But unlike ‘The Wind and the Wheat,’ or his first instrumental, ‘The Master and the Musician,’ this is an entirely acoustic performance.
However, like ‘The Wind and the Wheat,’ in this recording, Phil does not show off how fast and furious his fingers can jump around the fretboard. Rather, he slows down and lets the listener soak in the tones and melodies and mood of the album as if (like the album cover suggests) he is taking us on a long walk in the woods.
While some might argue that an acoustic instrumental album could get away with cutting corners on production quality and no one would notice, we actually do notice the effort placed into making every little detail just right. The tones and mixtures of acoustical instruments, as well as ageless rhythms and melodies, the ability to hear every note crisply and clearly and with a vibrant ring, has given this album a timeless quality.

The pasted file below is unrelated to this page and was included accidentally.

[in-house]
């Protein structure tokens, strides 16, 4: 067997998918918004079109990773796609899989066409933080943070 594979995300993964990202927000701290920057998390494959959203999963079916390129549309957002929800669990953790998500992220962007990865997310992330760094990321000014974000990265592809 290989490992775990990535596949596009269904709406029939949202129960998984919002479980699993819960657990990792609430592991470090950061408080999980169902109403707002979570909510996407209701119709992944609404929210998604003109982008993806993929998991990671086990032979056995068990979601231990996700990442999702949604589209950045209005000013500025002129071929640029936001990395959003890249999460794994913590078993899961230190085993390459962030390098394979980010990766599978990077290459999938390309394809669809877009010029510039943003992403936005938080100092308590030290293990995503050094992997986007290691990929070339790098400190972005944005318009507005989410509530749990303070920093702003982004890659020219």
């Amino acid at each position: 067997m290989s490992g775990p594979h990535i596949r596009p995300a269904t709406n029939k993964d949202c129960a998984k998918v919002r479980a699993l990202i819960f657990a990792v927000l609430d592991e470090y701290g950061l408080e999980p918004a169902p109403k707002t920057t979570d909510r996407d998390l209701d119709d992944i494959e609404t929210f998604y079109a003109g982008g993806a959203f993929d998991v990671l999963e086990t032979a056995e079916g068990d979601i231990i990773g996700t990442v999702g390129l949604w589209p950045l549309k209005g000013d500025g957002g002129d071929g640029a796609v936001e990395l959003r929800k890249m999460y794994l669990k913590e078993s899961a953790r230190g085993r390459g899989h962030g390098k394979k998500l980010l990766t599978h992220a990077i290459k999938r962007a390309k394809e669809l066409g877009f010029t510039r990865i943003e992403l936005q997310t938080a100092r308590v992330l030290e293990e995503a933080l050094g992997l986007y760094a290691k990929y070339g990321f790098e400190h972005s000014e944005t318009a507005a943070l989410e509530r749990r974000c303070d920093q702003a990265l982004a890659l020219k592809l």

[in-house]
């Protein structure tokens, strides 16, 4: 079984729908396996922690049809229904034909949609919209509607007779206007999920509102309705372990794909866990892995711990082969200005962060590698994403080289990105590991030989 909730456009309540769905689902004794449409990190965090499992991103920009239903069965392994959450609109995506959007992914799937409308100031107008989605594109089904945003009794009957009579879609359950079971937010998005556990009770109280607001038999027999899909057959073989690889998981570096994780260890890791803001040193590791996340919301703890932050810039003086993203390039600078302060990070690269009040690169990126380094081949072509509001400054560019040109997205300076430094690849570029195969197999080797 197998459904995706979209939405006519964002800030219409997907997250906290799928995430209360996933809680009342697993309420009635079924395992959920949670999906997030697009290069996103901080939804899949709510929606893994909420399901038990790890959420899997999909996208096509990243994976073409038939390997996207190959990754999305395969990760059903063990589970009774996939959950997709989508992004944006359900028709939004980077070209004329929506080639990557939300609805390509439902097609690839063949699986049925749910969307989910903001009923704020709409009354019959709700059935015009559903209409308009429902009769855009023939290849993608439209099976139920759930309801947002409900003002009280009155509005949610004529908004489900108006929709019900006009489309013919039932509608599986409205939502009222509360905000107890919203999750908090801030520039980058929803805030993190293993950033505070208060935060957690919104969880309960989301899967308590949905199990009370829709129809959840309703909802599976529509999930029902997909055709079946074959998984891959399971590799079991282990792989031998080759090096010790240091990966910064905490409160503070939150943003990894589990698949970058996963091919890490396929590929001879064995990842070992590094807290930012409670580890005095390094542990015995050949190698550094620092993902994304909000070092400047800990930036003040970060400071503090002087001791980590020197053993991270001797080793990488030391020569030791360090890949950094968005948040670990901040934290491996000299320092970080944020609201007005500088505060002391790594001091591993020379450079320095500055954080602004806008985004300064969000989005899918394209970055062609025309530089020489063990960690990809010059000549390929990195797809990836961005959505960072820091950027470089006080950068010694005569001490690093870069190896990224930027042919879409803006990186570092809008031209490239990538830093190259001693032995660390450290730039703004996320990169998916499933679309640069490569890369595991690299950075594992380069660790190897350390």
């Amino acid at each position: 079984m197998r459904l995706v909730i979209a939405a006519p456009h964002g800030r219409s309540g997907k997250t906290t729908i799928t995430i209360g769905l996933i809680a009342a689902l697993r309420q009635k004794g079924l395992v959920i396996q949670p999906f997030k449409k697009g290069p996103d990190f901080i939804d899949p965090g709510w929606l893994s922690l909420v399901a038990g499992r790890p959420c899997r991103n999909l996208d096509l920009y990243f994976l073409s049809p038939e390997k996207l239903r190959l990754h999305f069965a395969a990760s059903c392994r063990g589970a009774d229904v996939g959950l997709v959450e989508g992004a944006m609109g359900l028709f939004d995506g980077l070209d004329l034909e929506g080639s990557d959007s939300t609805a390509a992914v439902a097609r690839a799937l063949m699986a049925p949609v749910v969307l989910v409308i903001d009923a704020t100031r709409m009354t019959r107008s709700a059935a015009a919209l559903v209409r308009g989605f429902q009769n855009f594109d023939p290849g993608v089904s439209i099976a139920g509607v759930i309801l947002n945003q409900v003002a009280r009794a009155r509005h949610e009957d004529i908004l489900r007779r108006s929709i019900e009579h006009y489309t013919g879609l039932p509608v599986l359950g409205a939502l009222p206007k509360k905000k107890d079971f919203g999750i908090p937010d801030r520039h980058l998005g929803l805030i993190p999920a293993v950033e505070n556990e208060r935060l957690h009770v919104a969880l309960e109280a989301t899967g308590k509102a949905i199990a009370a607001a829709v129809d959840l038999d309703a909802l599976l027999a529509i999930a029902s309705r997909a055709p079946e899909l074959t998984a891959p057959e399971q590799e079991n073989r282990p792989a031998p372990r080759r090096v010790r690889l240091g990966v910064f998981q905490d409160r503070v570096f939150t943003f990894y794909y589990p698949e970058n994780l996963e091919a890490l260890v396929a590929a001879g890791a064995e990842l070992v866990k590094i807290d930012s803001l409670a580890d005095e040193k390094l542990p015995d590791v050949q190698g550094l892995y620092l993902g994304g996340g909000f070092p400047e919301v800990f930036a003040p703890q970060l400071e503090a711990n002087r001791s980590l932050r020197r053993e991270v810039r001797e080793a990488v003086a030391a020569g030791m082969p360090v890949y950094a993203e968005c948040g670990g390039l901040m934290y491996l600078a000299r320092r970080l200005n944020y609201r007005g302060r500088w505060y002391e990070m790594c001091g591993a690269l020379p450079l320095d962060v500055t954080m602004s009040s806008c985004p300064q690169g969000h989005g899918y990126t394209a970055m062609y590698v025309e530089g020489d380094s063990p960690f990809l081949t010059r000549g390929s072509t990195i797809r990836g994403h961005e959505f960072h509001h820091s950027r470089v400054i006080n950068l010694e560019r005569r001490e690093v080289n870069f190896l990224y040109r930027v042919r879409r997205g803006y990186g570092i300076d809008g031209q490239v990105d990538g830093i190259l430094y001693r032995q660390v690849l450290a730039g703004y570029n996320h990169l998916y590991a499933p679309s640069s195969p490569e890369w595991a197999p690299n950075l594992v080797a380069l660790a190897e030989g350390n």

One of the highlights of the album is “County Down,” which does have some snappy finger playing, and which Phil plays in an alternate tuning. It has become one of his signature instrumentals in concert. Hearing (and watching) Phil play “County Down” in concerts is amazing because (as he has said) he never plays it the same way twice.
Another highlight is the brilliant “A Place of Springs” which segues nicely (and uninterrupted) from the tender and melodic, “As Warm As Tears.” Here, Phil doesn’t stray too far from the album’s mood, but does give us a glimpse into his creative genius.
This album made it to #2 on a “Fingerstyle Magazine” reader’s poll of the best fingerstyle albums of all time. He is frequently at the top of the list for the magazine’s best guitarists poll, as well as others.